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Re: HV shock modeling for Tesla coils
Original poster: "Barton B. Anderson" <bartb@xxxxxxxxxxxxxxxx>
Excellent document you found!! Dangers of electrical shock is
everywhere in todays world. This document you shared, well, I plan
to use at work to educate some of the field engineers. I recently
finished getting our products Listed and Registered. Quite an ordeal
and education for any engineer to go through this. I fought long and
hard to make our systems safe (240 VAC, 20A units). 3 years of
putting my foot down payed off! The system passed with flying colors
(Hi-Pot testing, High Currents on Ground, Temperatures, everything).
They did a very detailed measurement and testing. I was quite amazed
at the process. High current AC is something new for my field
engineers (their knowledge is mostly mechanical). This document will
help me educate them.
I understand the SISG concern. Your right. New coilers with little or
no HV experience (or even electrical experience) can easily head the
SISG route. I am a prime example. Although I was a degreed electronic
engineer, I had no high voltage education or experience when I
started coiling. I started with a pole pig (not the smartest route to
take)! Luckily, I educated myself here on the list and elsewhere. But
safety protocols (other than the obvious of not touching anything) I
was still very green.
The SISG situation is very similar with respect to the dangers. The
patent thing is expensive (as you know). I personally wouldn't go
that route unless the product could pay for the patent lawyers.
Disclaimers are very important and a document of safety protocols
specific to the SISG may be wise. Standard NEC safety for the
voltages and currents call out specific safety requirements. It would
be a good idea to start there for the safety "requirements" and
incorporate at least the basics into the design. This includes safety
ground tied to a conductive casing around the electronics, wire
sizes, high voltage/current wire bends and routing, fusing, etc..).
Those are some of the type of items to pay attention to.
Tesla list wrote:
Original poster: Terrell Fritz <terrellfone@xxxxxxxxxxxxxxxxxxxxxxx>
I recently pulled the PIRANHA SISG web site temporarily off-line
until I could improve the safety warnings and data. Since PIRANHA's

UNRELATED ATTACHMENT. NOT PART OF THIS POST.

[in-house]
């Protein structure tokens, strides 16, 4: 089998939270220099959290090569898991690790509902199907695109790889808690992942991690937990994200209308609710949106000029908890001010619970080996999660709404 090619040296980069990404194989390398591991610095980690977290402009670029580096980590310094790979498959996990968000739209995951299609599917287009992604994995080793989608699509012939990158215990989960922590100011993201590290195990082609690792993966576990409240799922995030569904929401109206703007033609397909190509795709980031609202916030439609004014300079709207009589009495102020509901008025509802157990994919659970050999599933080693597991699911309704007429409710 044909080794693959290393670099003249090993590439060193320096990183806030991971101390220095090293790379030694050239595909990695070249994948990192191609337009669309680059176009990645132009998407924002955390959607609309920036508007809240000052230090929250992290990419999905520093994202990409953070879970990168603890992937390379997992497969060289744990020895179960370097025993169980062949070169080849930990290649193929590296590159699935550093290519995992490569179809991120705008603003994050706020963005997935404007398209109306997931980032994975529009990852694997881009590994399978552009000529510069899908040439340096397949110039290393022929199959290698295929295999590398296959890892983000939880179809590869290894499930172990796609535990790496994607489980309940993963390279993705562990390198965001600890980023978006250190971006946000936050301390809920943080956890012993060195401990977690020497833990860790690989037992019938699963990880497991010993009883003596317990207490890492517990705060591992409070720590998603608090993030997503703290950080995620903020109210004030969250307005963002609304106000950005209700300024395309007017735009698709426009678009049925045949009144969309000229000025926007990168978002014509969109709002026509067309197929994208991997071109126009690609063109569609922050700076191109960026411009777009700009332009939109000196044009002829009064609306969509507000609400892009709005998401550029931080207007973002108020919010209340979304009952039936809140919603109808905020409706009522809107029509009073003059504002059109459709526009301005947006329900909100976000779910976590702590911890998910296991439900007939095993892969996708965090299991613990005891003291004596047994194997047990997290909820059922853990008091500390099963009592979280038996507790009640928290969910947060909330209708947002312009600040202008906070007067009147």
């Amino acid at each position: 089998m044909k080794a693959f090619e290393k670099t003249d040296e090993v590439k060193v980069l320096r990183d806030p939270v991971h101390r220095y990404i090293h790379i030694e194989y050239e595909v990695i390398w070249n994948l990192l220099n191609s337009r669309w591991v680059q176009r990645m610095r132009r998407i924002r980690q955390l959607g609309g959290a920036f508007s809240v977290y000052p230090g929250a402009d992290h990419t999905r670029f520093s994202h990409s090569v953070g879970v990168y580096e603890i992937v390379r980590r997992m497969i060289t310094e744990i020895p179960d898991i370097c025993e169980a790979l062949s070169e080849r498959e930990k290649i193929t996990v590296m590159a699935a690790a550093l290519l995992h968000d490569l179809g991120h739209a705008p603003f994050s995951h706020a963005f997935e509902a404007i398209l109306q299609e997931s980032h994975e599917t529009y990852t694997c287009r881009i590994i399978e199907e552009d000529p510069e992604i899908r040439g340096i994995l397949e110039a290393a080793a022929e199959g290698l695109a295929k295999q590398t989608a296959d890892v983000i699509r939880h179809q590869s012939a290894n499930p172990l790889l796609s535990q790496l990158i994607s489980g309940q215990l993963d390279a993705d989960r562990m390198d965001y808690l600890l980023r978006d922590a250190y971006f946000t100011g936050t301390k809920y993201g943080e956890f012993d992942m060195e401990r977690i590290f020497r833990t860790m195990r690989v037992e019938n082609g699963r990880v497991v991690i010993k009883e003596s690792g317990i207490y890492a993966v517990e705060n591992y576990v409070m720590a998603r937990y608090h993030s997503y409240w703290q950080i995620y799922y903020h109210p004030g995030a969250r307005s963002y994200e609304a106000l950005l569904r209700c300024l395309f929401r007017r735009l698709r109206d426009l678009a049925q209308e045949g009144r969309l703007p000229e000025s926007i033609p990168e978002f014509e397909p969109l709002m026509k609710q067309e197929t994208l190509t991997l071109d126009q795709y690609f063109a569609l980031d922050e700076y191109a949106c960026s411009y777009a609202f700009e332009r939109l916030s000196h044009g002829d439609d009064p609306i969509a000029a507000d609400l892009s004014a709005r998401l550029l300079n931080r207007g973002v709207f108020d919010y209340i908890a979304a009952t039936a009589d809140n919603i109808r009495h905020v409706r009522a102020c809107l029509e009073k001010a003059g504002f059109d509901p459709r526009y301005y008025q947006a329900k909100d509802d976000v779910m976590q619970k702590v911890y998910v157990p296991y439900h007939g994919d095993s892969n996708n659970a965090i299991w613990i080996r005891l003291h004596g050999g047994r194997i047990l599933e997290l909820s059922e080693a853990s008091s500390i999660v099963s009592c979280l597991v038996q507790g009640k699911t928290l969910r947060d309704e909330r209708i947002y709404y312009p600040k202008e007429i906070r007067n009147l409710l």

charging system can be "thrown together" very quickly, I am very
concerned that "anyone" could make a powerful (too powerful) system
without much "HV safety knowledge". With two old microwave ovens
and a screwdriver, I could put it together in about 1/2 hour... The
SISG gaps still serve an "entry barrier" for many, but that could
change very quickly as fully assembled boards become common...
In studying its safety and possible risks, I ran across this very
nice safety paper:
Page 4 has a simple human body model and a graph that "sort of
determines" what various shock levels will do to a person. Such
data is easy to simulate with a circuit simulator to find peak and
RMS currents that make be delivered to a person in contact with
various parts of a Tesla coil system. The "death vs. time" and
levels that cause "fibrillation" as opposed to "just stopping" the
heart are pretty well explained...
PIRANHA actually delivers far less power than I thought into various
human fault loads (still easily deadly) but the added load is small
on fuses and other conventional safety devices. The output arcs
still stop, but the circuit "happily" fries the person instead...
So I was wondering if the human model in Figure 1 has a more
accurate version for voltages in the 5,000 to 25,000 volt
range? Also, if there is a larger graph like than in Figure 2 that
would extend into the 20 amp range? The graph could be extrapolated
for 2 orders of magnitude, but that might not be very good.
Hopefully, I can fairly well "predict" the effect of touching
various parts of the system in an effort to convince people that
they really need to be "super safe" and fully enclose and insulate
the thing like "I did" in my design. I also must ponder the known deaths:
and what safety measures could be taken "today" to eliminate the
possibility of those specific accidents from recurring.
It would be nice if systems like PIRANHA were not only among the
easiest and most powerful Tesla coils, but also among the "safest"!!
There will be a "temptation" to "skip" the NST and low powered coils
by the "newbee" especially if systems like PIRANHA are "easier and
simpler" to make... I am not sure how to "empress" upon them the
extreme dangers of such high powered state of the art things... An
advanced high powered coil, but the simplest to make... It could be
a very "deadly" combination... Have to figure out how to "fix that" ;-)
All thoughts, public and private, welcome ;-))) I guess it is time
to push the safety warnings to "another level" now that we are
getting "too good" at this stuff ;-)
BTW - Interesting reading:
BBTW - I might have to "push" the "PIRANHA" trademark and patent
thing now... In today's world market, that is typically
worthless... But it does provide significant leverage in the case
of the "abuse" of the technology...